|Publication number||US4341381 A|
|Application number||US 06/237,243|
|Publication date||Jul 27, 1982|
|Filing date||Feb 23, 1981|
|Priority date||Feb 23, 1981|
|Publication number||06237243, 237243, US 4341381 A, US 4341381A, US-A-4341381, US4341381 A, US4341381A|
|Inventors||Kenneth H. Norberg|
|Original Assignee||Norberg Kenneth H|
|Export Citation||BiBTeX, EndNote, RefMan|
|Patent Citations (8), Referenced by (76), Classifications (8), Legal Events (5)|
|External Links: USPTO, USPTO Assignment, Espacenet|
Conventional orthopedic walkers are generally designed for people who require some assistance in walking but who are able to support their weight on their legs. However, many of the infirm do not have sufficient strength or control of their legs to enable them to use existing walkers and are, therefore, confined to a wheel chair for movement indoors and over short distances.
It is an object of this invention to provide a light weight collapsible walker which may be used by people with little leg strength.
It is a further object of this invention to provide an invalid walker for people suffering from stroke, cerebral palsy, multiple sclerosis and the like.
It is a further object of this invention to provide an invalid walker for post-operative hospital use, including support for intravenous feeding devices.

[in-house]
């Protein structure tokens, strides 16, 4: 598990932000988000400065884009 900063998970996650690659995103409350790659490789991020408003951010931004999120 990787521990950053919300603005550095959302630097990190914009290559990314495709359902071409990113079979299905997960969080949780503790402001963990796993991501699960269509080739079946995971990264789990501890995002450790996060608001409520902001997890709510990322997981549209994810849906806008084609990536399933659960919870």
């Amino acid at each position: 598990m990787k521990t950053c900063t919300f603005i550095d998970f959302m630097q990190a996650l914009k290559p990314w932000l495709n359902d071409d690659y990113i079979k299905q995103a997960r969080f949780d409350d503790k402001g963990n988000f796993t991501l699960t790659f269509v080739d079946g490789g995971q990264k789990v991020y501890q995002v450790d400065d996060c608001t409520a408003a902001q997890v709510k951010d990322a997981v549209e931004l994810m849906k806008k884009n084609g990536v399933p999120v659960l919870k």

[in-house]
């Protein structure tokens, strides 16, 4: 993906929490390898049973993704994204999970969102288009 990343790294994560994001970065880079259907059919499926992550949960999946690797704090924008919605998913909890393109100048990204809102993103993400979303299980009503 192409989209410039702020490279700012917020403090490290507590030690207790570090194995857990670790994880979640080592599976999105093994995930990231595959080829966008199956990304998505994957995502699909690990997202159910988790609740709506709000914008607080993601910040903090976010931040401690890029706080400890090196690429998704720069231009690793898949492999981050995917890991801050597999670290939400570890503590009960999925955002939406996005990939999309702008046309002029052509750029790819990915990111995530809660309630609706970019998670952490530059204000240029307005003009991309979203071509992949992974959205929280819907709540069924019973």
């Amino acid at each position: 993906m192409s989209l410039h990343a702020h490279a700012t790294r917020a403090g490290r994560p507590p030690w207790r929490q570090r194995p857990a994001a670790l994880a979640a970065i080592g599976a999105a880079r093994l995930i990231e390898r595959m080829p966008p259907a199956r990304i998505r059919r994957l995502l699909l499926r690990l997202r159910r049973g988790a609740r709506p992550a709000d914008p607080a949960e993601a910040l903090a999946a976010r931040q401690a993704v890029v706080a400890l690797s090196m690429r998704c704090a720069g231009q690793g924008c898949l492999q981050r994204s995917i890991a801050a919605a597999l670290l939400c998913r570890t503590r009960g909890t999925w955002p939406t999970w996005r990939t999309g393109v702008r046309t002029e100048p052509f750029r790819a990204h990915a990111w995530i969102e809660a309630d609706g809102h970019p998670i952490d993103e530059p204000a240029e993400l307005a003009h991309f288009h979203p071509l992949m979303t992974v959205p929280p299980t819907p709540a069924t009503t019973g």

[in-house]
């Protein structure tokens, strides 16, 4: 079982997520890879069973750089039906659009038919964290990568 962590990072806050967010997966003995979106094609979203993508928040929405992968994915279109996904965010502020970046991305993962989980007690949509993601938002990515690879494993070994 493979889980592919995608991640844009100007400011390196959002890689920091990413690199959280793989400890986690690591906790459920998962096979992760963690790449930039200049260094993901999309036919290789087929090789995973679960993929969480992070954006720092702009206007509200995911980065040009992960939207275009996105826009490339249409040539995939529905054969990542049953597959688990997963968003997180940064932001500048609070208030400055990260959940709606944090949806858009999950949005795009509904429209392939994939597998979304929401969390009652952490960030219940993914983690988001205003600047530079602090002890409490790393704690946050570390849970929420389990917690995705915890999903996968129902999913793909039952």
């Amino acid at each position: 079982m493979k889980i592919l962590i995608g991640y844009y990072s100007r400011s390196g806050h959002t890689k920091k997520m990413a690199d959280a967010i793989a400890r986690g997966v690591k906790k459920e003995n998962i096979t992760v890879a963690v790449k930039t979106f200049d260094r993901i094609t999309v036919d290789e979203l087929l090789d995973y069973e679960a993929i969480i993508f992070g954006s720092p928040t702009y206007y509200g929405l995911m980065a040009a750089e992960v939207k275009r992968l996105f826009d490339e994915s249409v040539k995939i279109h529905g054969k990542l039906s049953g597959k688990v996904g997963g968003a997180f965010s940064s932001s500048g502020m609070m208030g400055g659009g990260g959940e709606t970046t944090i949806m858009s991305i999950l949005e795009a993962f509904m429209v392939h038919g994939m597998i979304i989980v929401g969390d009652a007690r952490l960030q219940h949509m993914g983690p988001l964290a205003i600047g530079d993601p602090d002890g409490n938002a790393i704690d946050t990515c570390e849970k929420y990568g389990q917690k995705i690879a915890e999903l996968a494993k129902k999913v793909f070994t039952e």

It is a further object of this invention to provide an invalid walker which is rigid and secure in use but which may be easily collapsed for storage or for carrying in an automobile.
Other objects and advantages of this invention will become apparent from the description to follow, particularly when read in conjunction with the accompanying drawing.
In carrying out this invention, I provide a pair of interconnected tubular posts having crutch shoulder supports extending rearward from the upper ends and having caster type wheels at the lower ends. A trailing leg with a wheel on the end is pivoted to each post to swing between a collapsed position along the post and an extended position wherein a trailing wheel engages the ground behind the invalid. Integral stop means on each trailing leg engages the post to prevent them from pivoting beyond their extended position and a latch on each post locks the trailing leg in position. A pair of hand grips extend rearward from each post above the trailing legs and the height of the post may be adjusted so that the crutch shoulder supports carries much of the weight of the invalid while allowing him to use his feet to propel himself.
In the drawing:
FIG. 1 is a view in perspective of the invalid walker of this invention;
FIG. 2 is an enlarged partial view in perspective showing the height adjustment and leg collapsing features; and
FIG. 3 is a section view through a crutch column showing the height adjustment detail.
Referring now to the drawing with greater particularity, the invalid walker 10 of this invention includes a pair of front post or columns 12 and 14 which may, as shown, comprise the legs of a U-shaped member including an integral interconnecting bar 16 at the lower ends. The posts 12 and 14 are sufficiently flexible on the cross member 16 that their spacing may be adjusted by aligning holes 17 in telescopic cross members 18 and 20, and securing them in adjusted position by screw means 22.